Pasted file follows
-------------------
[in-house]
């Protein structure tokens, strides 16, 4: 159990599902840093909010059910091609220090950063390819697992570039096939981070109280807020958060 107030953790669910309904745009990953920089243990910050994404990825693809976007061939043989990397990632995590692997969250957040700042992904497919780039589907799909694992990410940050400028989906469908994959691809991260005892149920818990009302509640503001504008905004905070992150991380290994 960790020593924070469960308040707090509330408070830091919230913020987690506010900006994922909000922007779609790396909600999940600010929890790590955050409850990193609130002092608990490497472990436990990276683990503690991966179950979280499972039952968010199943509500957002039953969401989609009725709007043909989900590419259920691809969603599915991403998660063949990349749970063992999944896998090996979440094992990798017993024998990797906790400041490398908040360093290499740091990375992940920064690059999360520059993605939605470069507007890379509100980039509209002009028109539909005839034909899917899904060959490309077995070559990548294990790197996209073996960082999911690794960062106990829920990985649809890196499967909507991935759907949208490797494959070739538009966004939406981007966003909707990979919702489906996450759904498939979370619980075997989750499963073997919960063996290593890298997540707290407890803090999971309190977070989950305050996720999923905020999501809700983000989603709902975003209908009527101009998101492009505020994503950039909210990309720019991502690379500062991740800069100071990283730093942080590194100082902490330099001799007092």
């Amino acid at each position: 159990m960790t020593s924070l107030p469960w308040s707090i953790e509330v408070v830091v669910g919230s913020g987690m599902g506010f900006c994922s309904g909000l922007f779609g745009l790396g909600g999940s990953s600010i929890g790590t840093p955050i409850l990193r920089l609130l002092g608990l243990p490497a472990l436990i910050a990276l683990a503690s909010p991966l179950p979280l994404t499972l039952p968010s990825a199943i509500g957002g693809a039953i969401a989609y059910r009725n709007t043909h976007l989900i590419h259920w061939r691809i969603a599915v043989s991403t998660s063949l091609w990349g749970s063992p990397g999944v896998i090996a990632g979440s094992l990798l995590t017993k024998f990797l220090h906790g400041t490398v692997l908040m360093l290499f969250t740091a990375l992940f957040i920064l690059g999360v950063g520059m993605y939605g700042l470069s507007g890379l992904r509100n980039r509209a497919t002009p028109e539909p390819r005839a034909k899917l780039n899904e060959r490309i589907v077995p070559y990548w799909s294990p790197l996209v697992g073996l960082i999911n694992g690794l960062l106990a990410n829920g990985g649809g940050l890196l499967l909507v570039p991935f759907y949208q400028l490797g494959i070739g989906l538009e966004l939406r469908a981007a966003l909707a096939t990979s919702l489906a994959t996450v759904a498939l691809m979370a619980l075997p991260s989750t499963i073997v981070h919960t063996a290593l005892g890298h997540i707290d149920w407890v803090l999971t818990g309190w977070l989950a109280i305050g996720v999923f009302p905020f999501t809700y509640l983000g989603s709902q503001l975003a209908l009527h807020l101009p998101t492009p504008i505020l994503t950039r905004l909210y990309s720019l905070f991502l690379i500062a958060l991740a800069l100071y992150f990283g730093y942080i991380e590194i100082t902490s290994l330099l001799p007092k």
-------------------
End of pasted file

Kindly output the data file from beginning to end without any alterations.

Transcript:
[in-house]
């Protein structure tokens, strides 16, 4: 159990599902840093909010059910091609220090950063390819697992570039096939981070109280807020958060 107030953790669910309904745009990953920089243990910050994404990825693809976007061939043989990397990632995590692997969250957040700042992904497919780039589907799909694992990410940050400028989906469908994959691809991260005892149920818990009302509640503001504008905004905070992150991380290994 960790020593924070469960308040707090509330408070830091919230913020987690506010900006994922909000922007779609790396909600999940600010929890790590955050409850990193609130002092608990490497472990436990990276683990503690991966179950979280499972039952968010199943509500957002039953969401989609009725709007043909989900590419259920691809969603599915991403998660063949990349749970063992999944896998090996979440094992990798017993024998990797906790400041490398908040360093290499740091990375992940920064690059999360520059993605939605470069507007890379509100980039509209002009028109539909005839034909899917899904060959490309077995070559990548294990790197996209073996960082999911690794960062106990829920990985649809890196499967909507991935759907949208490797494959070739538009966004939406981007966003909707990979919702489906996450759904498939979370619980075997989750499963073997919960063996290593890298997540707290407890803090999971309190977070989950305050996720999923905020999501809700983000989603709902975003209908009527101009998101492009505020994503950039909210990309720019991502690379500062991740800069100071990283730093942080590194100082902490330099001799007092």
């Amino acid at each position: 159990m960790t020593s924070l107030p469960w308040s707090i953790e509330v408070v830091v669910g919230s913020g987690m599902g506010f900006c994922s309904g909000l922007f779609g745009l790396g909600g999940s990953s600010i929890g790590t840093p955050i409850l990193r920089l609130l002092g608990l243990p490497a472990l436990i910050a990276l683990a503690s909010p991966l179950p979280l994404t499972l039952p968010s990825a199943i509500g957002g693809a039953i969401a989609y059910r009725n709007t043909h976007l989900i590419h259920w061939r691809i969603a599915v043989s991403t998660s063949l091609w990349g749970s063992p990397g999944v896998i090996a990632g979440s094992l990798l995590t017993k024998f990797l220090h906790g400041t490398v692997l908040m360093l290499f969250t740091a990375l992940f957040i920064l690059g999360v950063g520059m993605y939605g700042l470069s507007g890379l992904r509100n980039r509209a497919t002009p028109e539909p390819r005839a034909k899917l780039n899904e060959r490309i589907v077995p070559y990548w799909s294990p790197l996209v697992g073996l960082i999911n694992g690794l960062l106990a990410n829920g990985g649809g940050l890196l499967l909507v570039p991935f759907y949208q400028l490797g494959i070739g989906l538009e966004l939406r469908a981007a966003l909707a096939t990979s919702l489906a994959t996450v759904a498939l691809m979370a619980l075997p991260s989750t499963i073997v981070h919960t063996a290593l005892g890298h997540i707290d149920w407890v803090l999971t818990g309190w977070l989950a109280i305050g996720v999923f009302p905020f999501t809700y509640l983000g989603s709902q503001l975003a209908l009527h807020l101009p998101t492009p504008i505020l994503t950039r905004l909210y990309s720019l905070f991502l690379i500062a958060l991740a800069l100071y992150f990283g730093y942080i991380e590194i100082t902490s290994l330099l001799p007092k």